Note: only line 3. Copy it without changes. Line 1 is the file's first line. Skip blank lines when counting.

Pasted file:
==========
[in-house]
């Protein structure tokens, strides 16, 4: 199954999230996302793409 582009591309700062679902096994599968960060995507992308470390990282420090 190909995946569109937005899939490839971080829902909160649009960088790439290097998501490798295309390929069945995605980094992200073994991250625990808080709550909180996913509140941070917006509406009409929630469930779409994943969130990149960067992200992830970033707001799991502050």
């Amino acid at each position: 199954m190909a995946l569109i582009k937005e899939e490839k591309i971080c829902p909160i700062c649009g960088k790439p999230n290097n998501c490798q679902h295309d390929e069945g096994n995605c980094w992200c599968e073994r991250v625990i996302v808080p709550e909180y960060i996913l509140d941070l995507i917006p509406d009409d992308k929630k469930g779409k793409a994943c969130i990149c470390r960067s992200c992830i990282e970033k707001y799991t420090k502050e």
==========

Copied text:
């Amino acid at each position: 199954m190909a995946l569109i582009k937005e899939e490839k591309i971080c829902p909160i700062c649009g960088k790439p999230n290097n998501c490798q679902h295309d390929e069945g096994n995605c980094w992200c599968e073994r991250v625990i996302v808080p709550e909180y960060i996913l509140d941070l995507i917006p509406d009409d992308k929630k469930g779409k793409a994943c969130i990149c470390r960067s992200c992830i990282e970033k707001y799991t420090k502050e």